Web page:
Sunday, January 26, 2020

Alabama Supreme Court to decide whether suicide is a superseding cause

Long time readers of this blog know that I have posted many stories on issues related to claims of injuries related to suicide; and one of the most common issues is the question of whether someone's decision to commit suicide should be considered to be a superseding cause that eliminates the possible cause of action against a defendant whose alleged conduct resulted in the suicide.  I recently wrote about this here (discussing Arizona law) and here (Tennessee law).

The issue is now back in the news because a federal court in Alabama recently ruled that a tort case brought by the parents of a woman who killed herself against the man she said sexually assaulted her should be stayed pending the Alabama Supreme Court’s answer of whether suicide is an intervening cause that breaks the chain of causation stemming from a defendant’s intentional tort.  The court's decision is available here.

For all my posts related to suicide cases, go here and scroll down.

Monday, January 20, 2020

Judge Determines Johnson & Johnson Should Be Required to Pay $6.8M in Punitive Damage For Failing to Warn About Risperdal Risks

In a ruling issued last week, the judge presiding over a product liability action against Johnson & Johnson, reduced the award of punitive damages granted by the jury to $6.8 million, which is 10 times the amount of compensatory damages which is generally held to be the upper threshold for punitive damage awards that are constitutionally permitted.  The jury had originally awarded $8 billion in punitive damages.  Go here for more details on this story.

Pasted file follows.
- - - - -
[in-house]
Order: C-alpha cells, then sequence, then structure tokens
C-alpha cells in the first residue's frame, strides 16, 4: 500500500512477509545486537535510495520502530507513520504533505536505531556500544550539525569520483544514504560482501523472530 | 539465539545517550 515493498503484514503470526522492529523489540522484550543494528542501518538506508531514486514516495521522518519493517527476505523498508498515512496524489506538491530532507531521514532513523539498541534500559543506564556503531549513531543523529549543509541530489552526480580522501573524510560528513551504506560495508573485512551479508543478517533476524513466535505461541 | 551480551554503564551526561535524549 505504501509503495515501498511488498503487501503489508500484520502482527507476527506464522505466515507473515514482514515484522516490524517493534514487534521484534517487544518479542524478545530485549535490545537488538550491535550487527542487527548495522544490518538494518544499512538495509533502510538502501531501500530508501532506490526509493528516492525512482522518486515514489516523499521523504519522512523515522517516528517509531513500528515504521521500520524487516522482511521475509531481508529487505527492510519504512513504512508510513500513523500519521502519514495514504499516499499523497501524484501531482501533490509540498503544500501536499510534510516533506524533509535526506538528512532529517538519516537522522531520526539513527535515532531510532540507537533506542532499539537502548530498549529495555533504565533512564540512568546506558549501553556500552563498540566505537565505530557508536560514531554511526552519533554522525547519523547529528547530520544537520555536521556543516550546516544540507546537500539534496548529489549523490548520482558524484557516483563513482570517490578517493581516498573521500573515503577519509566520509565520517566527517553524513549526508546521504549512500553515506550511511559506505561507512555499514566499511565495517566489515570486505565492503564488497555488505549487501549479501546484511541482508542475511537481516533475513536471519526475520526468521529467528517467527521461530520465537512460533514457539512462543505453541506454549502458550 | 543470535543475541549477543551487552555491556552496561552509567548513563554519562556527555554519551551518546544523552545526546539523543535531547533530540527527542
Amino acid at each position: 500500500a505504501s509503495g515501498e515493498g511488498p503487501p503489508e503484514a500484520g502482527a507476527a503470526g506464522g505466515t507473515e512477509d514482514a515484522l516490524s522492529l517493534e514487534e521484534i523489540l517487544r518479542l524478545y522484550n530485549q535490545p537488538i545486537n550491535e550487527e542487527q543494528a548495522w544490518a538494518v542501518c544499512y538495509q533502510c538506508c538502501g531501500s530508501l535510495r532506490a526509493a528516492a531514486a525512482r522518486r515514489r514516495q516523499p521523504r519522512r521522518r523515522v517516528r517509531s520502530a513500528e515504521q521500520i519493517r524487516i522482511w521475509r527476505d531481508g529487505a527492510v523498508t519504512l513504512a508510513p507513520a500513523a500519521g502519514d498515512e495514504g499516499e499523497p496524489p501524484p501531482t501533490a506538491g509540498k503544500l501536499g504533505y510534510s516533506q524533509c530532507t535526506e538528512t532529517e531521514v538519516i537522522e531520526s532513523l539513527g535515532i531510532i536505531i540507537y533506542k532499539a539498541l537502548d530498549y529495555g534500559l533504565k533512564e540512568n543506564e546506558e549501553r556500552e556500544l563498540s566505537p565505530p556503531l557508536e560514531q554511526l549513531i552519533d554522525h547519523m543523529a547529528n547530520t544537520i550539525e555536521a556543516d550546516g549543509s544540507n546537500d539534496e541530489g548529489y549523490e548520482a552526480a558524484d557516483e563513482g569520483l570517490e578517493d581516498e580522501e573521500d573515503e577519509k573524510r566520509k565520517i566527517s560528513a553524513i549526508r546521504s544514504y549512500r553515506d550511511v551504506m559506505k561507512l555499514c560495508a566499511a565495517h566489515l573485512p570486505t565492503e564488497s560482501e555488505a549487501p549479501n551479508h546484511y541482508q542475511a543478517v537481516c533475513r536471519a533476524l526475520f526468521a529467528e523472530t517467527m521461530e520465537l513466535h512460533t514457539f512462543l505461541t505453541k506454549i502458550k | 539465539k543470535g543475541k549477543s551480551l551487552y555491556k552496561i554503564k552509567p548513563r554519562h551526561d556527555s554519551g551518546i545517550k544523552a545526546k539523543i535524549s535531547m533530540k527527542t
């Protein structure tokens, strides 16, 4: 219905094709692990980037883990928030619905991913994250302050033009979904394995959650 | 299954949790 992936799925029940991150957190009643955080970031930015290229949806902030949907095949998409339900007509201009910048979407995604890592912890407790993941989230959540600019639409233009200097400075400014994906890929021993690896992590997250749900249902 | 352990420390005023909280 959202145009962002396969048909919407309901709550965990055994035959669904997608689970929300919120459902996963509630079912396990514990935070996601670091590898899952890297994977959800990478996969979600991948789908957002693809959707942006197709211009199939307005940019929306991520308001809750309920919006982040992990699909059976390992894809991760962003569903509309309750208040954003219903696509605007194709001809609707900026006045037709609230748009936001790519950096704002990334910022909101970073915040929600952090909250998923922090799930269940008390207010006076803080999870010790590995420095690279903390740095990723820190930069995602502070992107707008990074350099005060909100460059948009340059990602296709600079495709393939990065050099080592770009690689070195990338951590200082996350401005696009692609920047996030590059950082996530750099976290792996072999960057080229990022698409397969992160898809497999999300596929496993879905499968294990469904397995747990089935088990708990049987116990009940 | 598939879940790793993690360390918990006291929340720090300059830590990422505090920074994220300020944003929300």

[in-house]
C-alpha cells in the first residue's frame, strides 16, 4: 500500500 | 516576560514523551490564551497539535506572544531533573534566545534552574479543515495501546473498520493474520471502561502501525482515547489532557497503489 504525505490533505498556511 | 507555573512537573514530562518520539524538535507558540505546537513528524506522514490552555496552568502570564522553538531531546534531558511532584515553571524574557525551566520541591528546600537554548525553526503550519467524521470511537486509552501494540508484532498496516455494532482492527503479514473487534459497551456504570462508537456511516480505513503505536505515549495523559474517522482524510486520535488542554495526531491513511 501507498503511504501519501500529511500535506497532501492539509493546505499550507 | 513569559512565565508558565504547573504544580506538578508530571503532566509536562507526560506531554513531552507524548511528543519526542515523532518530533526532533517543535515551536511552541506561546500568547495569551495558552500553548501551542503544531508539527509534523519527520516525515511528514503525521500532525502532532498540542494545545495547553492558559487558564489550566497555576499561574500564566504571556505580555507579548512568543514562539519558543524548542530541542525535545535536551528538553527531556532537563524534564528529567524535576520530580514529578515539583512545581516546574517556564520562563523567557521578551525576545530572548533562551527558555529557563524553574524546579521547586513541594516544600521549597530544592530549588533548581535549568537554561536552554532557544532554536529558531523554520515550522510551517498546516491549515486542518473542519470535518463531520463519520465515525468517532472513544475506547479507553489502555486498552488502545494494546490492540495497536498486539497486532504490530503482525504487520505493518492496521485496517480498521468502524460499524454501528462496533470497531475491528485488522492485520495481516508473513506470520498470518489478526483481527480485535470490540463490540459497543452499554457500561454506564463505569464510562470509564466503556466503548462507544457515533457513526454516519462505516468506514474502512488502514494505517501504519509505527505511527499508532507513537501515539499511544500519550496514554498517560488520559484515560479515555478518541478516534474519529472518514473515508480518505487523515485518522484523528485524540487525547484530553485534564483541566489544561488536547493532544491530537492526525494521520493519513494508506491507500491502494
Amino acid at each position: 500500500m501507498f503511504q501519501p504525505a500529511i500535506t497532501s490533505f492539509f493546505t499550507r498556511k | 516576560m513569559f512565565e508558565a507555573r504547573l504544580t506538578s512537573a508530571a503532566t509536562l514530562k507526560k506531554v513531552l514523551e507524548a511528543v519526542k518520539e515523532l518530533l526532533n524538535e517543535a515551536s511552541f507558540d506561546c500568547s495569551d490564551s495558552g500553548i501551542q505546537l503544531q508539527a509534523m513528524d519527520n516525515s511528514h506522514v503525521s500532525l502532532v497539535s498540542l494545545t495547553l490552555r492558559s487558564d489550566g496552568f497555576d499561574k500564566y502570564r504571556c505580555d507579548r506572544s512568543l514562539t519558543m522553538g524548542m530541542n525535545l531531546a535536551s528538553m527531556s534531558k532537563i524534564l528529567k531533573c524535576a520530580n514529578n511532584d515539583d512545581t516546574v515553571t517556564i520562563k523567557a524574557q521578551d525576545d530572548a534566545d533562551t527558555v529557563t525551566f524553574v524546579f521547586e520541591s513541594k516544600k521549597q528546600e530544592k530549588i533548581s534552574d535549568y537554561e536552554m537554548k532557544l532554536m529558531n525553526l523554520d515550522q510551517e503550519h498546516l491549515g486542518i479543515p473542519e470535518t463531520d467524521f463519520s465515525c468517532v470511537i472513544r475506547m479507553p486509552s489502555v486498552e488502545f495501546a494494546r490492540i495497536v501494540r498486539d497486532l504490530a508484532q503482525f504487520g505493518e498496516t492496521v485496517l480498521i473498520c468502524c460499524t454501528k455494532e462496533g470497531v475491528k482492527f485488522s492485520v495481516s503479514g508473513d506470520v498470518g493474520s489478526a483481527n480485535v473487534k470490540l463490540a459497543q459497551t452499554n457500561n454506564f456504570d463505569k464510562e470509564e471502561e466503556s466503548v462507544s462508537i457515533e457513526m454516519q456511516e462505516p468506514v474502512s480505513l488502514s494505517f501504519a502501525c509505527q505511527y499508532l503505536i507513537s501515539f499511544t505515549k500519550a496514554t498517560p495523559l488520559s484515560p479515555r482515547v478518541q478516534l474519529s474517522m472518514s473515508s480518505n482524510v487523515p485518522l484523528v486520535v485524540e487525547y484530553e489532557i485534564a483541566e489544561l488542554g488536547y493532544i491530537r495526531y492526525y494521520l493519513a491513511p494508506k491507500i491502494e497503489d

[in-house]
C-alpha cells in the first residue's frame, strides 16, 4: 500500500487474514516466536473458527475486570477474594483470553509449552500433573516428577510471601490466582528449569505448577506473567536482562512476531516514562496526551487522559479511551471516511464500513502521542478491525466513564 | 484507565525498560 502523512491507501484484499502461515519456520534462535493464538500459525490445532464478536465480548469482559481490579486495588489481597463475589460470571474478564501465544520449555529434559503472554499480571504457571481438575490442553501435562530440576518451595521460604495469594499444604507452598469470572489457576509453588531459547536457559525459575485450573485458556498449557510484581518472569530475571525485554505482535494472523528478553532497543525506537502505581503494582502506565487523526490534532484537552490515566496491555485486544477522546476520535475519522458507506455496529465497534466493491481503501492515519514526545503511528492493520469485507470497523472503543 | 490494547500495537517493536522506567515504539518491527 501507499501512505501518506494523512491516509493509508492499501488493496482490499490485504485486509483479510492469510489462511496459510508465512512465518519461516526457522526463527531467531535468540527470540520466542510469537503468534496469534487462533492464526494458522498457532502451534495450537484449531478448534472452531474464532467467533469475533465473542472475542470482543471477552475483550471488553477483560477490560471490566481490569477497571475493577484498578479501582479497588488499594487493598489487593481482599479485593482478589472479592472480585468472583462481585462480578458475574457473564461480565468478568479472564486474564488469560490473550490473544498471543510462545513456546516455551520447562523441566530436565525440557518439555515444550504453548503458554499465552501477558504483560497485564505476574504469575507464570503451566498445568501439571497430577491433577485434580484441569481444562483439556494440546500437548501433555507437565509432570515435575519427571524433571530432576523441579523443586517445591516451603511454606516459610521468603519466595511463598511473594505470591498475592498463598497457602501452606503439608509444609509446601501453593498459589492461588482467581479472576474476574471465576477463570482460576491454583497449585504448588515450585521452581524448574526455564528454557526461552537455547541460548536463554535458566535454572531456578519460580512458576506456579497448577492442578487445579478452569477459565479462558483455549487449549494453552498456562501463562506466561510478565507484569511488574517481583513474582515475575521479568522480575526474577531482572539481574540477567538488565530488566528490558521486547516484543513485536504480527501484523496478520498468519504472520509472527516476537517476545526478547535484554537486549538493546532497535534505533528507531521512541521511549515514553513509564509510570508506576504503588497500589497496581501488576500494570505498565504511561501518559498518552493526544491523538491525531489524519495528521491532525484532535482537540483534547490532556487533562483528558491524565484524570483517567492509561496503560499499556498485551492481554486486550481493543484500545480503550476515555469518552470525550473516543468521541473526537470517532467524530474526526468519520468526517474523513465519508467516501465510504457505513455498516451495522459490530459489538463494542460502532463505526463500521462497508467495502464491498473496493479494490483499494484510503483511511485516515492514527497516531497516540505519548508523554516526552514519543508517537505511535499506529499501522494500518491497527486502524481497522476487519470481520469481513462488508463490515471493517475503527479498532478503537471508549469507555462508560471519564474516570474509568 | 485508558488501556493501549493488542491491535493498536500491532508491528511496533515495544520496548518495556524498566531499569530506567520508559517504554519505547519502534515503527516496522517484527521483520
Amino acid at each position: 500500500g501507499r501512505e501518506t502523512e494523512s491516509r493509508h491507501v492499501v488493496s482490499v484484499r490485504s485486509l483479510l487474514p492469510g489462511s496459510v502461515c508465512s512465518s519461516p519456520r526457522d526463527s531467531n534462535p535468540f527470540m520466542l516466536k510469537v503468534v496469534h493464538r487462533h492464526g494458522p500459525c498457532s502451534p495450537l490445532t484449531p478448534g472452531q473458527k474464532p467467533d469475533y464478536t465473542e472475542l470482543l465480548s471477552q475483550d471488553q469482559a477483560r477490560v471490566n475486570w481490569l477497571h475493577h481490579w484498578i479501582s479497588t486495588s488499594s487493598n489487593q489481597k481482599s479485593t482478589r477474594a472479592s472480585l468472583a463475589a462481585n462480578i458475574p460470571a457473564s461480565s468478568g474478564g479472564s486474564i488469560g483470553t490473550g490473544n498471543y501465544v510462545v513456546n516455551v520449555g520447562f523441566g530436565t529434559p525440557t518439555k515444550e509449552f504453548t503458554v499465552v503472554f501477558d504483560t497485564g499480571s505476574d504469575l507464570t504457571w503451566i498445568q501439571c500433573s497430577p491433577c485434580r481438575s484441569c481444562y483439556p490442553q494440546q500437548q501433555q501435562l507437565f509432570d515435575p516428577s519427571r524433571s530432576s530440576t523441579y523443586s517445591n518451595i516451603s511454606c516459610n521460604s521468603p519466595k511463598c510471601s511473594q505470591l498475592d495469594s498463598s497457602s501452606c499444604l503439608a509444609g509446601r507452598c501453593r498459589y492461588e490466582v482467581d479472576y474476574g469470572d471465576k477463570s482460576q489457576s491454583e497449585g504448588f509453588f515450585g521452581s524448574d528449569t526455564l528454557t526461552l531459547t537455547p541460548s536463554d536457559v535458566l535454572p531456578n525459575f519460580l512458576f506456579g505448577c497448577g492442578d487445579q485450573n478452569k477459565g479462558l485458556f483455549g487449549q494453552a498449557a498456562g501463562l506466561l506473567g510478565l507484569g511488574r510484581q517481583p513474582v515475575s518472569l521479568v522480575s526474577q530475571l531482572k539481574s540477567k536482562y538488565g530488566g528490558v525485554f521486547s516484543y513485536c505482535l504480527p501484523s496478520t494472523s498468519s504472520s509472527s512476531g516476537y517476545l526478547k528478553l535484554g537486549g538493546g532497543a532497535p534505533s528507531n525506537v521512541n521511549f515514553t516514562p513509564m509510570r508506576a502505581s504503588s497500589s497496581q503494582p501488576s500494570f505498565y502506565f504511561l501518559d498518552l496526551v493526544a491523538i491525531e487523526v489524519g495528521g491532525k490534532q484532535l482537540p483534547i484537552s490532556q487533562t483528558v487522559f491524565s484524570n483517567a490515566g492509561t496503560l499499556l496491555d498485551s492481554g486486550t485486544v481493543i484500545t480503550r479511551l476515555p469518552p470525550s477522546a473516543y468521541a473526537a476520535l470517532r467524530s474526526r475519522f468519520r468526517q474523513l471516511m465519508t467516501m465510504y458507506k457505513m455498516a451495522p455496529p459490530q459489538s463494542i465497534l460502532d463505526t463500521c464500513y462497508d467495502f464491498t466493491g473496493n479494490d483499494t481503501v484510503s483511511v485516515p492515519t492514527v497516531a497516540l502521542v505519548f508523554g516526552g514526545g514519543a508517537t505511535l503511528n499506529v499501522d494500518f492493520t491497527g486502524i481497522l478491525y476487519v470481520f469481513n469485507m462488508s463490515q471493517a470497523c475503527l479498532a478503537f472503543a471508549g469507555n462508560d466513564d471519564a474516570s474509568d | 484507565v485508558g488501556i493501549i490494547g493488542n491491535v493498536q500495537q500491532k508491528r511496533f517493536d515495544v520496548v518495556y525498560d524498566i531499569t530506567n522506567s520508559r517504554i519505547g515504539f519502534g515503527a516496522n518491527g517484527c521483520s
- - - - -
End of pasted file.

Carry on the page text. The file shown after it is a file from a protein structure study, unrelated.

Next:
Thursday, January 9, 2020

Should a public defender be protected by a state torts immunity act?

Just a few days ago, the New Jersey Supreme Court heard oral arguments in a case that should be called Chaparro Nieves v. Office of the Public Defender (but is being mistakenly identified as Nieves v. Office of the Public Defender)** in which the Court has been asked to decide whether the Office of the Public Defender should be covered by the state's Torts Claims Act.

In this case, the plaintiff had been incarcerated for twelve years on serious charges, including first-degree aggravated sexual assault, when the charges against him were dismissed on his petition for post-conviction relief.  At some point thereafter, he filed a legal malpractice complaint against the public defender's office and an individual lawyer.  The trial judge denied defendants' motion for summary judgment as to the legal malpractice claim but the Appellate Division reversed, holding, among other things, that it is clear that the office of the public defender is a public entity and public defenders are public employees that come within the Tort Claims Act’s immunities and defenses.  You can read that opinion here.

The case is now before the Supreme Court where Professor George W. Conk, of the Louis Stein Center for Law & Ethics at Fordham University School of Law, argued on behalf of the New Jersey State Bar Association urging the Court to affirm the Appellate Division’s decision to apply the TCA to legal malpractice claims.  The Bar Association's statement concludes that "[c]ompetent criminal defense lawyers should not be deterred from public service by the prospect of ruinous awards and defense costs. Without the defense and indemnification assured by the Tort Claims Act the interests of both PDs and those with just claims against them are ill served."

You can read the full statement of the Bar Association here.

** I say the case "should be called" that because I have seen it referred to everywhere as just Nieves v.  Office of the Public Defender, which shows ignorance about the use of two last names in the Latin American tradition.  The plaintiff's name is Antonio Chaparro, not Antonio Nieves.  But that is just a pet peeve of mine and I will leave it at that.